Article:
Nevertheless, virtually everybody agrees that the United States has a health care problem. Almost 50 million Americans are without insurance, creating a burden on hospital emergency rooms and forcing people who need services into deep debt. Too few take advantage of primary care.
Japan's health care system is known for its relatively low costs and commitment to primary care.
And it's costing a fortune: In 2011, the United States spent 18% of its gross domestic product on health, much more than its allies.
Contrast those figures with Japan. The Asian country of 125 million spent just 8.5% of its GDP on healthcare in 2009, among the best figures in the developed world. Yet, despite lower costs, it's No. 3 on the list of life expectancies (behind tiny Monaco and Macau) and 220th (out of 221) in infant mortality, according to the CIA Factbook. The United States ranks 50th in life expectancy and 173rd in infant mortality.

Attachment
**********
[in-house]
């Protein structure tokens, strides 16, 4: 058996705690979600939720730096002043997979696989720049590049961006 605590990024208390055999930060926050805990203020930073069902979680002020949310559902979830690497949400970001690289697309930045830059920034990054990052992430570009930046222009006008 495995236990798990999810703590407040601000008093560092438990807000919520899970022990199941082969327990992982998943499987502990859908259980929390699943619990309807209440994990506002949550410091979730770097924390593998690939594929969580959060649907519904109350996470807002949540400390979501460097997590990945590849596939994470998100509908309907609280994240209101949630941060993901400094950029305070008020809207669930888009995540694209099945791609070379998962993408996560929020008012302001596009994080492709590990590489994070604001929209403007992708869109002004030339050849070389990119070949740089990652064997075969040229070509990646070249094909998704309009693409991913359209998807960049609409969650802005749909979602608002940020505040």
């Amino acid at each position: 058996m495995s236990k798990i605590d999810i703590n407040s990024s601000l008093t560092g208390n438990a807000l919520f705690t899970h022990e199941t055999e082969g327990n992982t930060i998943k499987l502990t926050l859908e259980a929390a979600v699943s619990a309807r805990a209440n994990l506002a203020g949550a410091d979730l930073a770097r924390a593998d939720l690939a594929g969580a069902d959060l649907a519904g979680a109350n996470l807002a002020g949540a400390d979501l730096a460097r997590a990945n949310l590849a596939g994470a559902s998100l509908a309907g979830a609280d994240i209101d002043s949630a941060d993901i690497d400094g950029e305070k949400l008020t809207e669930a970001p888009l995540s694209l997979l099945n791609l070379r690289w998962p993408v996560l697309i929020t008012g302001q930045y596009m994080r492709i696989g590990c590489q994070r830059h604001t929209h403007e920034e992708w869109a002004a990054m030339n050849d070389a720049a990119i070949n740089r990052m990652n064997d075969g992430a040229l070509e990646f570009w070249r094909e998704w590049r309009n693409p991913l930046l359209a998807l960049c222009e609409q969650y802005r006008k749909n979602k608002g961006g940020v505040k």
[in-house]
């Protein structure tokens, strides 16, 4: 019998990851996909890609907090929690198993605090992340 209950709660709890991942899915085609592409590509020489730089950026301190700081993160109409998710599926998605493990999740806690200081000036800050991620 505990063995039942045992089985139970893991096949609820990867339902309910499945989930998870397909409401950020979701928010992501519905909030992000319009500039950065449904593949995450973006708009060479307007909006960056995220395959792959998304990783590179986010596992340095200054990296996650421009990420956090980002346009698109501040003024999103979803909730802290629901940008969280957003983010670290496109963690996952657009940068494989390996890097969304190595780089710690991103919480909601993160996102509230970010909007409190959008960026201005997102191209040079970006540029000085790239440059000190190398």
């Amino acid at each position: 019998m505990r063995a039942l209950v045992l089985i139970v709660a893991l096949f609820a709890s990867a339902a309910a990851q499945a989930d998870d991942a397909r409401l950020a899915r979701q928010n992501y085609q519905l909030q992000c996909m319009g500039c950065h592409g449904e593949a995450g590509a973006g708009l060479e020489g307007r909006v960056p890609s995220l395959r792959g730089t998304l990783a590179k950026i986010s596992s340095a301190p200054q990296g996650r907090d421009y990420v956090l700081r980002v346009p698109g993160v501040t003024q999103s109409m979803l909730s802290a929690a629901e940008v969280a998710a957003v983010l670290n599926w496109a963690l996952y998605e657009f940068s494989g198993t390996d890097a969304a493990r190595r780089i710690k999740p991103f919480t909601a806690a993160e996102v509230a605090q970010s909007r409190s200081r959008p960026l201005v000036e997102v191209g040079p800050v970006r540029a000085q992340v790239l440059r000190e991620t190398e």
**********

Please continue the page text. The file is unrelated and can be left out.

What's so special about Japan?
Sabine Fruhstuck, a professor of modern Japan at the University of California-Santa Barbara, attributes some of the system's success to Japanese ideals.
"The social contract is very different," she says. "There's an expectation and a commitment by the state to the welfare of the people."
In the United States, she observes, there's an emphasis on personal choice; in Japan, there's a more sympathetic relationship between the individual and the state.
Like the U.S. system, the Japanese arrangement is a combination of public and private. Insurance is mandatory, and citizens who can't afford the premiums are assisted by the government. The majority of hospitals are private, as are medical practices. Patients can pick their doctors and hospitals. Patients are not shy about using the system; a 2009 Washington Post article reported that Japanese citizens visit a doctor 14 times a year.
Nor are doctors shy about seeing patients, since they receive a payment for each visit. That's one of the system's flaws, says political science professor T.J. Pempel, a former director of UC-Berkeley's Institute for Asian Studies.
"Doctors have every incentive to move people through quickly," he says. "So you can get the feeling you're part of an assembly line."
The Japanese system doesn't pay for childbirth, nor does it cover cosmetic surgery. The system also has suffered from issues with Japan's aging population. The elderly consume more